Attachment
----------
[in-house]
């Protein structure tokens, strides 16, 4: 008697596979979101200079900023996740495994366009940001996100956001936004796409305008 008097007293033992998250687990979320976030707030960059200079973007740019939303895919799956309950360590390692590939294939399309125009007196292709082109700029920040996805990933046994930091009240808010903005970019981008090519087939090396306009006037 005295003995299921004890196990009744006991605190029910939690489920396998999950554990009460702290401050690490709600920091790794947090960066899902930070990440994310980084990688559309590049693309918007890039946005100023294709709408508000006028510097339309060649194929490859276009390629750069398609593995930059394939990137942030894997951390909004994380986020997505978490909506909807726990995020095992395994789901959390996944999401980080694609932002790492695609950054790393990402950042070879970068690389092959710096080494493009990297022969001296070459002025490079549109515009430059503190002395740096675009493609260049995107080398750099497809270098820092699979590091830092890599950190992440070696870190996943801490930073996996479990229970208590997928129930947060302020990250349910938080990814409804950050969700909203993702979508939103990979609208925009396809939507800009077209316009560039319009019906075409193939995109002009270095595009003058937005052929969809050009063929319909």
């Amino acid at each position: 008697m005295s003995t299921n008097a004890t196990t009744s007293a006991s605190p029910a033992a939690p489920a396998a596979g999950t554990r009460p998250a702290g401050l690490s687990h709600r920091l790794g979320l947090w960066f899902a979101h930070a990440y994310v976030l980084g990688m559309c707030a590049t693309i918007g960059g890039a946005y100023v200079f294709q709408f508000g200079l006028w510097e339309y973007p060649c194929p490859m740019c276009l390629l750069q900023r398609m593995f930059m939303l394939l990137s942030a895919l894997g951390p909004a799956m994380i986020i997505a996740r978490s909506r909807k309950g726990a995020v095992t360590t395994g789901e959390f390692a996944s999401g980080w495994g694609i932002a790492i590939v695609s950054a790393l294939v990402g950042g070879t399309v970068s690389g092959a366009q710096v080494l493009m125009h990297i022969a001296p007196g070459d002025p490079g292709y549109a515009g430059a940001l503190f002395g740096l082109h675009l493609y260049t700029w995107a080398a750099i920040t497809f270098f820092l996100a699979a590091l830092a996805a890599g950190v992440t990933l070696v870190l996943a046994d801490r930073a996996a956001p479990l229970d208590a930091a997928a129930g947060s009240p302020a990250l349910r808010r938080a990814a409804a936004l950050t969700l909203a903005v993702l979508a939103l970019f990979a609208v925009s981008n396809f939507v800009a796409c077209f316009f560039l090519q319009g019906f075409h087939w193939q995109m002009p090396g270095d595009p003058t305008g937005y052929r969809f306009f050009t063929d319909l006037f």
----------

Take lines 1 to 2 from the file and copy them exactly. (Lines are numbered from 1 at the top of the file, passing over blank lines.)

[in-house]
């Protein structure tokens, strides 16, 4: 008697596979979101200079900023996740495994366009940001996100956001936004796409305008 008097007293033992998250687990979320976030707030960059200079973007740019939303895919799956309950360590390692590939294939399309125009007196292709082109700029920040996805990933046994930091009240808010903005970019981008090519087939090396306009006037 005295003995299921004890196990009744006991605190029910939690489920396998999950554990009460702290401050690490709600920091790794947090960066899902930070990440994310980084990688559309590049693309918007890039946005100023294709709408508000006028510097339309060649194929490859276009390629750069398609593995930059394939990137942030894997951390909004994380986020997505978490909506909807726990995020095992395994789901959390996944999401980080694609932002790492695609950054790393990402950042070879970068690389092959710096080494493009990297022969001296070459002025490079549109515009430059503190002395740096675009493609260049995107080398750099497809270098820092699979590091830092890599950190992440070696870190996943801490930073996996479990229970208590997928129930947060302020990250349910938080990814409804950050969700909203993702979508939103990979609208925009396809939507800009077209316009560039319009019906075409193939995109002009270095595009003058937005052929969809050009063929319909």